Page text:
Reading the report entitled Progress update on the Kerslake Report shows that, in part, some of the issues raised that night are being considered. But one of the worries emerging from the language in the report is the multiplicity of times references to METHANE are made.
It seems a lot is riding on METHANE to help underpin any emerging situational assessment and associated decision to deploy first responders; something that the operational level of command may be required to do well before any strategic considerations have been debated. With an obvious priority to save lives already minutes have passed of the ‘golden hour’.
While the structures imposed by having a standard messaging format are useful, indeed necessary, it does not mean their absence should create situations where operational commanders cannot make decisions. In those vital early moments, the lives of the victims of the terrorist attacks are literally bleeding away. Any hesitancy at this moment at the operational command level will have serious repercussions. If nothing else ‘snatch rescues’ should be contemplated, taking a risk to move patients quickly into safety.
Any system that relies on communications systems’ ability to work under stress is placing an awful lot of eggs in a single (potentially unreliable) basket. It is well known in the emergency services community that the first line of the next public inquiry can always be written now. Even before any event occurs.
Communications systems always provide challenges to their user communities. Even today, after years of being in service, the capability of the Airwave system is still being understood. And events in Manchester during the arena incident confirmed that this remains the case.
Instead of placing so much emphasis on METHANE, an alternative solution, which may be more resilient, is to give the first responders the authority to make decisions without having to communicate with a higher command authority.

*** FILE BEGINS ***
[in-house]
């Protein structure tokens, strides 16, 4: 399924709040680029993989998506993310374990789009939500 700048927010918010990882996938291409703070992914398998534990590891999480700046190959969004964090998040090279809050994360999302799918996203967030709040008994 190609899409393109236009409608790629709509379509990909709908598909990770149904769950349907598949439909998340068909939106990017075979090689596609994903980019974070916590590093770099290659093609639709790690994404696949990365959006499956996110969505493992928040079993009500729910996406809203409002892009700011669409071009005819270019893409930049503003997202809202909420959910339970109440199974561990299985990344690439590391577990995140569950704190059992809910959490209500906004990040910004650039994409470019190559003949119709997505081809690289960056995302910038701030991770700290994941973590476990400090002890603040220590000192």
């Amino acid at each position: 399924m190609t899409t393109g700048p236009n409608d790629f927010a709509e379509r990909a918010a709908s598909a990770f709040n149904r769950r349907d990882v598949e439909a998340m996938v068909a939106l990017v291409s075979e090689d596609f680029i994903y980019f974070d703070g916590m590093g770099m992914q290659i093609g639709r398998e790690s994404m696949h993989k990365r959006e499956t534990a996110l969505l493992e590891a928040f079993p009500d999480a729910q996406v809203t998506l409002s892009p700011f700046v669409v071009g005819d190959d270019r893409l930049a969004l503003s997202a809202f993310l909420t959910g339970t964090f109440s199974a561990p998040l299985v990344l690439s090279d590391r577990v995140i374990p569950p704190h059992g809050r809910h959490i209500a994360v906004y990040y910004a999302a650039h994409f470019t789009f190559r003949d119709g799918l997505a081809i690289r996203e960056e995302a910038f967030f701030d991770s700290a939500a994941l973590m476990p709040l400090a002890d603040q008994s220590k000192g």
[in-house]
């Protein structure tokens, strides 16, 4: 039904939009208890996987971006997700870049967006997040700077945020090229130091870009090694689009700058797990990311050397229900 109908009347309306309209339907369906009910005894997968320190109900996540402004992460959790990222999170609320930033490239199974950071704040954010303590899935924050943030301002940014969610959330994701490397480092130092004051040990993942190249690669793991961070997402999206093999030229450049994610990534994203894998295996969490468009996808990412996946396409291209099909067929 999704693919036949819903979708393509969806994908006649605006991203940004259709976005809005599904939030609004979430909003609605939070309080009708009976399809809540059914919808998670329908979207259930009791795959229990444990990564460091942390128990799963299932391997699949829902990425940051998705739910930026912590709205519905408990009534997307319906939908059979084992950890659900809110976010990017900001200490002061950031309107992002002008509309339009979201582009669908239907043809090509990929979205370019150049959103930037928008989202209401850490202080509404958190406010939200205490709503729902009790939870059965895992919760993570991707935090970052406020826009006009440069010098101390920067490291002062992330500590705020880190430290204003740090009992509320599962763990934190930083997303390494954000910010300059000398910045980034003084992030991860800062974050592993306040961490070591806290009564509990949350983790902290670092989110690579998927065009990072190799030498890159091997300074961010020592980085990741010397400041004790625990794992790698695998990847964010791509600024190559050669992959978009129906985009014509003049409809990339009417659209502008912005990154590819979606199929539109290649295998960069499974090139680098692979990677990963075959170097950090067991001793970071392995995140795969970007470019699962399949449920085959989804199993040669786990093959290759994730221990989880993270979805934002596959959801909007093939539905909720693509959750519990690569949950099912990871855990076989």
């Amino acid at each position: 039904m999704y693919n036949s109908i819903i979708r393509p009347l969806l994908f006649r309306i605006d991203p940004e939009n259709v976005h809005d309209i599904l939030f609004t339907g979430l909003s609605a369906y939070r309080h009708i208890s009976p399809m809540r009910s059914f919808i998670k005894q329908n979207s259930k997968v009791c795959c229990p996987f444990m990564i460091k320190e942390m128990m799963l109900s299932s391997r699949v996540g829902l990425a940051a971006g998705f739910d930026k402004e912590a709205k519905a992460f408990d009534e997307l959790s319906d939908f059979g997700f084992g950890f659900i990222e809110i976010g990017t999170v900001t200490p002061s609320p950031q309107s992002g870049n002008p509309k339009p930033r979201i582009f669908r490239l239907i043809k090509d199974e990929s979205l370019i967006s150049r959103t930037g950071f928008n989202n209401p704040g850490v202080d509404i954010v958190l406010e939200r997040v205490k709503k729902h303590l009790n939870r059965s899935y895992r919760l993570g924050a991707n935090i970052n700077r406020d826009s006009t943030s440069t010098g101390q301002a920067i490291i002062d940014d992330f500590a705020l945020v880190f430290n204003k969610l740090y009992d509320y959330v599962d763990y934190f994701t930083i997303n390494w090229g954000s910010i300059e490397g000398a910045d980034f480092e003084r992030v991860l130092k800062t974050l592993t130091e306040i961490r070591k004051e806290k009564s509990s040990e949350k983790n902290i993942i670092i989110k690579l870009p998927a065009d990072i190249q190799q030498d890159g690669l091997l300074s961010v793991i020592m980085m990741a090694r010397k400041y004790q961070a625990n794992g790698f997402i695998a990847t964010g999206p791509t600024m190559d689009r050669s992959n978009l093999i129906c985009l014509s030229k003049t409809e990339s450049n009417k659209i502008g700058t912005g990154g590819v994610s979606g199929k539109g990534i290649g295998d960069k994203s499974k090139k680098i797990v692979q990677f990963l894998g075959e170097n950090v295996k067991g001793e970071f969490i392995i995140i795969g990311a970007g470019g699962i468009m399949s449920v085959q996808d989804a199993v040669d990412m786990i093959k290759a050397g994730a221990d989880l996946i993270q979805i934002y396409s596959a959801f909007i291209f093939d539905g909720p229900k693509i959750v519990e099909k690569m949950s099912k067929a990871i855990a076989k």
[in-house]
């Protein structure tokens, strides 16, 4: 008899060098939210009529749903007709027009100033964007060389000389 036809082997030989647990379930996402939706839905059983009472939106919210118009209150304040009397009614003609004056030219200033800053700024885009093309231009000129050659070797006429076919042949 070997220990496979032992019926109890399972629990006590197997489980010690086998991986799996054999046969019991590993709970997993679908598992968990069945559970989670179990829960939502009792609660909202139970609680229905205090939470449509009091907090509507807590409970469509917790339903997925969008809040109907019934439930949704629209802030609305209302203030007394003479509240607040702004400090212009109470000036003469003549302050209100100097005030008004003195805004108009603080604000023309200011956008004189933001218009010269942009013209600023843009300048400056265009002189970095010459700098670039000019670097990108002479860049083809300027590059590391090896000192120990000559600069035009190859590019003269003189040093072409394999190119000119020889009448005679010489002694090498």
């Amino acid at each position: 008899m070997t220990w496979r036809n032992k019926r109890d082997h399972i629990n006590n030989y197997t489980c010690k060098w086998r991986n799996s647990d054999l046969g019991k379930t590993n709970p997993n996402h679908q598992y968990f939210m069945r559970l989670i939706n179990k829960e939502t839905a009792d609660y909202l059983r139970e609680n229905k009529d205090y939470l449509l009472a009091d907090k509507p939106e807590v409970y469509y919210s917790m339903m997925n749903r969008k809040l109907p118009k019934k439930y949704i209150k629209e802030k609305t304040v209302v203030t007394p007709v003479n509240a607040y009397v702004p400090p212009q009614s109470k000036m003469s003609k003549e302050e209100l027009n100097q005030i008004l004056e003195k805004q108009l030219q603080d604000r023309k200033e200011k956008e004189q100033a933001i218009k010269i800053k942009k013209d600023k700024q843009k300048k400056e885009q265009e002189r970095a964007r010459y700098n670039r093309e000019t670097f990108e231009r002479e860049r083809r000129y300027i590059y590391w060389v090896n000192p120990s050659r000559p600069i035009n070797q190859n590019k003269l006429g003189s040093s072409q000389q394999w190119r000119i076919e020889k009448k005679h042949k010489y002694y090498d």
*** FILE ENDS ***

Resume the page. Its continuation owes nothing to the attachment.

In the military world this is known as mission command. It enables those at the coal-face of the terrorist attack to know, without having to consult, what the main focus of the strategic and tactical commanders will be. In a large number of possible situations one of the main priorities will be to save lives in imminent danger. That hardly needs to be said.
So how is it possible to make responses to fast moving situations more robust? For years psychologists have studied how firefighters make decisions in the early moments of arriving at an incident. En route they will have collected information from a number of sources and started to form a mental picture of what they will face. On arrival on scene that assessment is quickly confirmed. Prompt action to try and save lives at risk can then follow.
This research work led to the development and introduction into general use of Recognition Primed Decision Making (RPDM). The clue is in the title. ‘Recognition primed’ means that it is based on stereotyping the nature of the fire and quickly putting fire ground tactics to work. But a terrorist attack is different. In RPDM the box that asks the question is the situation which typically gets answered with a no. What the operational commander faces is a situation that is distinctly atypical. They question of how to deal with that is important.